Inspired by Books to Game: Iconoclasts / Darkest Dungeon

“Carelessness will find no clemency in this place.”

The voice of Darkest Dungeon‘s Ancestor relentlessly worms its way through my brain as I read Mike Shel’s Iconoclasts series – a dark/high/epic fantasy series focused on a league of adventurers whose purpose is to explore and plunder the ancient ruins of a long-lost demonic gods-worshipping civilization. The Syraeic League pursues knowledge above all, though a fair bit of wealth comes with the job.

Our protagonist is Auric Manteo, a retired League swordsman of some renown who must pick up his sword once again in order to put to rest a curse that plagues the Citadel, as well as his only daughter. Now stop. This story isn’t your clichéd “We need you to come out of retirement boss, you were the best once, you can be again and only you can save us all!” kind of deal. Auric didn’t retire due to accumulating enough wealth and success to call it quits. He wasn’t the best. Auric’s last expedition ended with him being rescued from the haunted Barrowlands, covered in blood, madness in his eyes and conversing with the severed head of his closest friend and Syraeic sister. The sole survivor of his party.

Now Auric must return to the Barrowlands to return an accursed artifact that poisons the Citadel and his last remaining family. The Syraeic League’s numbers have already been devastated, and there are few able adventurers left whom haven’t succumbed to the supernatural blight.

Reeling, gasping, taken over the edge, into Madness!

Plots progress. An adventuring party forms with each member fulfilling a specialized role intended to increase their chances of success. Provisions are prepared. Accounts of past expeditions are retold and relived. Auric fears his insanity will reemerge upon reaching their destination, his mind actively plagued by the threat of stress overwhelming him.

As Iconoclasts sunk its claws deeper into me, an urge I hadn’t felt in years tore through me. I really friggin’ wanted to play Darkest Dungeon. It had been years. ~150 hours poured into it once upon a time, but never completing the game. I redownloaded it on my Switch with renewed vigor, and named my hamlet “The Syraeic League”.

The flavor of Iconoclasts mixes beautifully with the brutally dark dungeon crawling that comprises Darkest Dungeon. Stress, doubt, fear of madness. The scars of past expeditions. Constructing a party of adventurers, each their own type of specialist. The very real threat of death due to the smallest misstep. A league of adventurers dedicated to dungeon crawling, learning of what is buried, and retrieving riches from devious depths.

These two worlds feel almost intertwined, as if Darkest Dungeon‘s hamlet exists as a Syraeic outpost in some far off corner of the world Mike Shel created.

“This expedition, at least, promises success.”

After finishing Brian McClellan’s In the Shadow of Lightning, I was hungry for more stories taking place in a wonderfully realized fantasy world. Thanks to a friend’s recommendation, I wound up picking up Iconoclasts. Figuratively at least – I have the audiobooks.

I knew nothing of Mike Shel going into Aching God. Though as I near the conclusion of Iconoclasts, it’s obvious he’s got the chops for writing engaging fantasy. There’s an epilogue in the audiobook of Iconoclasts book two Sin Eater, where Shel talks a bit about his writing journey. He’s grounded and humble, and wholly relatable to one such as myself – a fellow D&D nerd with aspirations of becoming a fantasy writer.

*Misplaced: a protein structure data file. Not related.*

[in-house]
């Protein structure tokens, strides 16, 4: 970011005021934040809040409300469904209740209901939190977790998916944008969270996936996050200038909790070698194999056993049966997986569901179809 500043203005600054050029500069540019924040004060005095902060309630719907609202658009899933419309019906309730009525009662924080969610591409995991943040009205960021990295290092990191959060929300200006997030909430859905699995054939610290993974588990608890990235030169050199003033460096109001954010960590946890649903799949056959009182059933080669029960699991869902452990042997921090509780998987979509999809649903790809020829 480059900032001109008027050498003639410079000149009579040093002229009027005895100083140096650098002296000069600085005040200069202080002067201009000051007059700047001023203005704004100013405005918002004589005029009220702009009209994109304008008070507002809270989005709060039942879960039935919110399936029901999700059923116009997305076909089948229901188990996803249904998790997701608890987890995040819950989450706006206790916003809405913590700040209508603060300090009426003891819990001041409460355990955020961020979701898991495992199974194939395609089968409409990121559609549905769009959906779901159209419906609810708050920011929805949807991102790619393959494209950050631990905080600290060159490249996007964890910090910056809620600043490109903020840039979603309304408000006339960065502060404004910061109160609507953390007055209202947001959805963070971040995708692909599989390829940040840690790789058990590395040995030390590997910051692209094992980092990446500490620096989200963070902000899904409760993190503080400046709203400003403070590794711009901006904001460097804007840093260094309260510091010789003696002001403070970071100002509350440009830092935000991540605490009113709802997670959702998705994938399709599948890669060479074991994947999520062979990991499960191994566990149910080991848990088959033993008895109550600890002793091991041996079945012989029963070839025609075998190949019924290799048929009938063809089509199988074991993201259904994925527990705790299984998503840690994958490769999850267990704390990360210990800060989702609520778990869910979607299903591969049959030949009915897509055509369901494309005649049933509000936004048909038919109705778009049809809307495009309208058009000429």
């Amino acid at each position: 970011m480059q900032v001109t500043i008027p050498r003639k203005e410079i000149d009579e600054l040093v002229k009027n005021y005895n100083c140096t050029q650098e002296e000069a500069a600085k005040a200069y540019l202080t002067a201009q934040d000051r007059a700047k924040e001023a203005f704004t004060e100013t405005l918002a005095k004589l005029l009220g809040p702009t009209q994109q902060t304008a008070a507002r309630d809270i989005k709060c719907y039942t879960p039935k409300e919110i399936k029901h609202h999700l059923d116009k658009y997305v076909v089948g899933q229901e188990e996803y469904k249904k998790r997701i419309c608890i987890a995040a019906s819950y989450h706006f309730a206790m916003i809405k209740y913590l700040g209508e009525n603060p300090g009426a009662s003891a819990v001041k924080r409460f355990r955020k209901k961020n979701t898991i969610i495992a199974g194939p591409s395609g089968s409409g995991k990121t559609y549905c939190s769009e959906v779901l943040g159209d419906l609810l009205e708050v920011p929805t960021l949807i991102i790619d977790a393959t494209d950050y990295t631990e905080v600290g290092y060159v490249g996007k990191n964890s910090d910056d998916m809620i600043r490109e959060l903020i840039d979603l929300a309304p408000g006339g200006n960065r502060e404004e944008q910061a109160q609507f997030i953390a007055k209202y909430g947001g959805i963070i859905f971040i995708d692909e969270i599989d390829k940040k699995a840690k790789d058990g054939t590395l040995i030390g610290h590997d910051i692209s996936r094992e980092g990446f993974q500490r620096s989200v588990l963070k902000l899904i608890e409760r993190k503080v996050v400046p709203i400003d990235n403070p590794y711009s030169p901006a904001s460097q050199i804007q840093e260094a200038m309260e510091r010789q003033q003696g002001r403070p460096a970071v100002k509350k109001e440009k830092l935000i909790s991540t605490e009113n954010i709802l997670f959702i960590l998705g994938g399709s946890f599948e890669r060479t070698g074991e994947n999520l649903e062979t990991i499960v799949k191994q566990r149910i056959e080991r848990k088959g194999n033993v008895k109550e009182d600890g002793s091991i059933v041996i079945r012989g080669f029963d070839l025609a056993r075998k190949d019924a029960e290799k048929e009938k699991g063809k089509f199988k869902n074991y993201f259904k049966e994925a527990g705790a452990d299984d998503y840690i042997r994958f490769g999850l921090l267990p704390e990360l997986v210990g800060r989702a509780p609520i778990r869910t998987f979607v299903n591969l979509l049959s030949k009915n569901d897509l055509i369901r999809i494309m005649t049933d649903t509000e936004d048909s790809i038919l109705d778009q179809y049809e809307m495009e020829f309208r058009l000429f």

Aching God was itself a small miracle”, Shel says, “I had dreamt of writing fantasy novels since I was a teenager, but had never managed to overcome my pathological compulsion to edit what little I had written until it was squeezed dry of every ounce of joy and inspiration. I lost count of the sad, aborted attempts at crafting my own stories and more or less surrendered to the improbability of ever realizing that dream.”

Until 2009 when Shel discovered that a D&D adventure he wrote in the 90’s was very well received, even after being republished in 2007. He offered to write Pathfinder modules and more for Paizo Publishing, and was welcomed aboard. One campaign he pitched, “In the Belly of the Aching God“, was repeatedly turned down for not aligning with Paizo’s direction, yet went on to transform into the first novel of Iconoclasts.

“Beacons in the darkness, stars in the emptiness of the void.”

Learning of Shel’s story – to see his journey as a fantasy author – inspires me. There are so SO many excellent books out there, many of which don’t receive the attention they rightfully deserve. They float in the aether, lost amongst the noise of content that floods our senses every moment of the day. I don’t know the extent of success that Iconoclasts has had, yet I wanted to seize the fire it lit within me and shine some extra light on this awesomely dark fantasy series – and the similarly excellent Darkest Dungeon.

With my Iconoclasts journey drawing to a close, I’ll soon be on the hunt for a new fantasy epic to sink my teeth into. Until then..

A moment of respite, a chance to steel oneself against upcoming horrors.”

Also, a big shout out to Simon Vance, the narrator/voice actor for the Iconoclasts audiobooks, whose voice acting is simply brilliant.

Thank you for reading fellow players / readers! Check out Mike Shel’s website for more info on Iconoclasts as well as his other work. Darkest Dungeon can be found on pretty much every digital game store, and is well worth the time.

Published by PJ Walerysiak

Videogame aficionado, D&D lover, tv devotee, bookworm

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